I actually became curious about the series because of a few bad reviews I saw about it. Well, “bad” is probably putting it lightly…”scathing” is more like it. And they had less to do with Ms. Fitzpatrick’s writing style/plot/characters and more to do with her main male character, Patch, her quintessential reformed (or is he?) bad boy character, because, you know, it’s impossible to enjoy a character in a book/TV show/movie while recognizing their less desirable qualities wouldn’t make for a good partner in real life. (That’s sarcasm, by the way.) And, although they’re in the minority, she’s also gotten some bad reviews on Goodreads…and this time, by “bad,” I mean actually just pretty horrible and inappropriate. Basically just bullying. I mean, it’s the Internet, so they could be trolls…but if they’re not, there’s really no good excuse for bullying anyone, ever, no matter how justified you think your cause is. (I know by now you’re probably wondering what the heck I’m talking about, so go on Goodreads and take a look for yourself.)

A little more about this at the end of the post. For now, let’s take a quick look at each of the books:

1. Hush, Hush

I thought this was a great debut novel, and I thoroughly enjoyed Ms. Fitzpatrick’s writing style. She sets the story in the slightly dreary Coldwater, Maine, and creates this perfectly sinister, creepy, Halloween-ish atmosphere. It was reminiscent of L.J. Smith’s earlier work (although, in my mind, few people–if anyone–can trump L.J.). Yes, at this point the plot-line is somewhat overdone and predictable, but I gobbled it up just the same: Nora Grey, a smart, cute-if-something-of-a-misfit high school student, encounters Patch, dark, mysterious boy who seems like bad news, and yet Nora can’t resist his magnetic pull (obviously). I know I sound snarky, but I honestly devoured it. The book is mostly centered around unraveling the mystery that is Patch and his relationship with Nora.

Some have criticized the book as being a Twilight ripoff. There are some parallels, but nothing that jumped out at me as obvious plagiarism. I mean, to give credit where credit’s due, Twilight did open up the market for teen paranormal romance, so there are going to be some similarities. But it is also quite possible for two or more people to come up with fairly similar ideas without being influenced directly by each other’s work.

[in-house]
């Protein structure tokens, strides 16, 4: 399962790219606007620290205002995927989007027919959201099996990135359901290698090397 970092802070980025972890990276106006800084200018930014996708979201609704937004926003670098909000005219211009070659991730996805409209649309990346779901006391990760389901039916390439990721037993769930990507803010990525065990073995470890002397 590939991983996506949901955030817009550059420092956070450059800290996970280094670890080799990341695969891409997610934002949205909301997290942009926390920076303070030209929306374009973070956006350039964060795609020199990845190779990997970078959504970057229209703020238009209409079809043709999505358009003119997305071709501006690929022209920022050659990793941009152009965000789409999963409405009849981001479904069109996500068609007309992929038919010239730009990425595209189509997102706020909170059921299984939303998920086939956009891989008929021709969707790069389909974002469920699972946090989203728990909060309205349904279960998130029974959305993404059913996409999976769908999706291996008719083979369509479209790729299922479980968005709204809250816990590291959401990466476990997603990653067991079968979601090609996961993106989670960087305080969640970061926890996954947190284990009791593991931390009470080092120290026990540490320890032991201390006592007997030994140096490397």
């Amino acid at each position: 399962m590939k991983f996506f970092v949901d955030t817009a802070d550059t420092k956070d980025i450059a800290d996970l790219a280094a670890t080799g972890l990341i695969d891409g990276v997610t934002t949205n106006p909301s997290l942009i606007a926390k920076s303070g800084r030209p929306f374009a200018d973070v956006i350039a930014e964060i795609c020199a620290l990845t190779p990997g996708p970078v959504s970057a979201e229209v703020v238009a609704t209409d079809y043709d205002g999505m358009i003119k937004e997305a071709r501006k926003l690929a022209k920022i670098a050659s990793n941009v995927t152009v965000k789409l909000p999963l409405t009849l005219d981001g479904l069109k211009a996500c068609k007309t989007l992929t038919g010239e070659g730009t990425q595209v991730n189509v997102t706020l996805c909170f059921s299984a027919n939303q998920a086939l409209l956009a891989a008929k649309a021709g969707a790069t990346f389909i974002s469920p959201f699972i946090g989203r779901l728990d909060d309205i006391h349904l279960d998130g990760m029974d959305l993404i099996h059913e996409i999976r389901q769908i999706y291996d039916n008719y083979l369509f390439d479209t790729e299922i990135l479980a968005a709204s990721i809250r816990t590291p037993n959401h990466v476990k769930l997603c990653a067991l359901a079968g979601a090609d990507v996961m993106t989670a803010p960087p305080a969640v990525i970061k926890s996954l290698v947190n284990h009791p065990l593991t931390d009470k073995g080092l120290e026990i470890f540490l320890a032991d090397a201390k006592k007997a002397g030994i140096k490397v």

The books are told from Nora’s point-of-view, and I really liked her character. She’s a smart, motivated high school student. Her best friend, Vee, adds some comic relief to the series and is my favorite character. Nora is also the victim of some pretty vicious pranks by Coldwater’s resident mean rich girl, Marcie Millar. I enjoyed most of the characters, even though secondary ones like Vee and Marcie never seem to break out of their stereotypes. (Marcie starts to, a little, later in the series.)

In fact, I have to say the only character I found to be a little underwhelming was…Patch. For being the dark, mysterious, sexy bad boy, he didn’t really pop off the page for me as much as he should. Also, I never could quite get past his nickname. Patch is just not a sexy nickname, in my opinion. It makes me think of an old pirate with missing teeth or a little kid who gets into a lot of mischief and ends up hurting himself.

But, overall, an entertaining read. I gave it four/five stars on Goodreads because it built up a lot to a twist at the end that wasn’t that earth-shattering. (There is, however, a perfectly creepy seen at Delphic amusement park and a particular ride called the Archangel…I LOVE creepy amusement parks in horror/paranormal books!!!)

If you haven’t read Hush, Hush yet and plan to, I’d stop reading now…spoilers ahead…

2. Crescendo

In Crescendo, we delve a little further into Ms. Fitzpatrick’s dark world of sexy fallen angels and the cursed Nephilim–the children of fallen angels and humans, languishing in between these two worlds and destined to swear fealty to fallen angels. We know that Patch was a fallen angel in Hush, Hush, but, due to the events at the end, now has his wings back and is a guardian angel. But his relationship with Nora isn’t picture perfect, and she catches him doing some pretty suspicious things…like hanging around her arch-nemesis Marcie an awful lot. It doesn’t help that Vee is dating Rixon, Patch’s bff, so Nora can’t quite avoid Patch/people-that-know-Patch completely. Meanwhile, her mother forces her to reconnect with a childhood friend, Scott, who turns out to have some dark secrets of his own. Rixon, though, was my favorite character in this book until…..oh, Rixon…..

From what I recall, this book ended with a cliffhanger, so be prepared for that.

Four/Five Stars

3. Silence